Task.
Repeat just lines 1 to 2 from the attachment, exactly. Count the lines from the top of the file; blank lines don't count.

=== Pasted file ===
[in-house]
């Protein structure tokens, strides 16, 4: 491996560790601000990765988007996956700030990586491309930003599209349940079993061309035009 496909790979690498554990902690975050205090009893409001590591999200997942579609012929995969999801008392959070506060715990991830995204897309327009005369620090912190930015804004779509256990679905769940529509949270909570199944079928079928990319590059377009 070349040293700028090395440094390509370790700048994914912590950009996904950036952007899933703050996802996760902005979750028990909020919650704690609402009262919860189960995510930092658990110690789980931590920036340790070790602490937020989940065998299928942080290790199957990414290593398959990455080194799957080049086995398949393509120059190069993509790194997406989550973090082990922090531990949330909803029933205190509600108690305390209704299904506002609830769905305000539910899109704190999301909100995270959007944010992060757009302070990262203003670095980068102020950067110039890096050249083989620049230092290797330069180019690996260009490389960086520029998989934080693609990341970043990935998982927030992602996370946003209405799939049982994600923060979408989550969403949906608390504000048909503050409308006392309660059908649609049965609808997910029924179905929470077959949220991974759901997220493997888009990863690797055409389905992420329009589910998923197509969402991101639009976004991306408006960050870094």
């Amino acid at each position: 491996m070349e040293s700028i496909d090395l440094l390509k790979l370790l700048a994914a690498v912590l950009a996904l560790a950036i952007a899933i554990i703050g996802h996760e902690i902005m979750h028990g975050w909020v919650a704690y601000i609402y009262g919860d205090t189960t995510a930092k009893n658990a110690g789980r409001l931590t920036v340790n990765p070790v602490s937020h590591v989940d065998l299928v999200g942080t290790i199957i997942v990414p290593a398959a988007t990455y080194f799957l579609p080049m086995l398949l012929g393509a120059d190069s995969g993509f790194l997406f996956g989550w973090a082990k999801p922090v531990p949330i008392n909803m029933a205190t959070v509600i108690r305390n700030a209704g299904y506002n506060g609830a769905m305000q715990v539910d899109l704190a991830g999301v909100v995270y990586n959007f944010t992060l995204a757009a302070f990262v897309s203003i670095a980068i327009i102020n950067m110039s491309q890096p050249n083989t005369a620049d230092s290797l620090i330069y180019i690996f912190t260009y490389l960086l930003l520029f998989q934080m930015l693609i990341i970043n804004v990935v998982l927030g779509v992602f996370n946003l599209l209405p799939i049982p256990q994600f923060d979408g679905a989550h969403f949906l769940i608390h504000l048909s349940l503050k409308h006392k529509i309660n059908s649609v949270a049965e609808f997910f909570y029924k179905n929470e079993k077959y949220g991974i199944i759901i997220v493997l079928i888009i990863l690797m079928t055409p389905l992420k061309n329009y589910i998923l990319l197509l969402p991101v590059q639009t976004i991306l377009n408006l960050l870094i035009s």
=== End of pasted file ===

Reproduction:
[in-house]
């Protein structure tokens, strides 16, 4: 491996560790601000990765988007996956700030990586491309930003599209349940079993061309035009 496909790979690498554990902690975050205090009893409001590591999200997942579609012929995969999801008392959070506060715990991830995204897309327009005369620090912190930015804004779509256990679905769940529509949270909570199944079928079928990319590059377009 070349040293700028090395440094390509370790700048994914912590950009996904950036952007899933703050996802996760902005979750028990909020919650704690609402009262919860189960995510930092658990110690789980931590920036340790070790602490937020989940065998299928942080290790199957990414290593398959990455080194799957080049086995398949393509120059190069993509790194997406989550973090082990922090531990949330909803029933205190509600108690305390209704299904506002609830769905305000539910899109704190999301909100995270959007944010992060757009302070990262203003670095980068102020950067110039890096050249083989620049230092290797330069180019690996260009490389960086520029998989934080693609990341970043990935998982927030992602996370946003209405799939049982994600923060979408989550969403949906608390504000048909503050409308006392309660059908649609049965609808997910029924179905929470077959949220991974759901997220493997888009990863690797055409389905992420329009589910998923197509969402991101639009976004991306408006960050870094």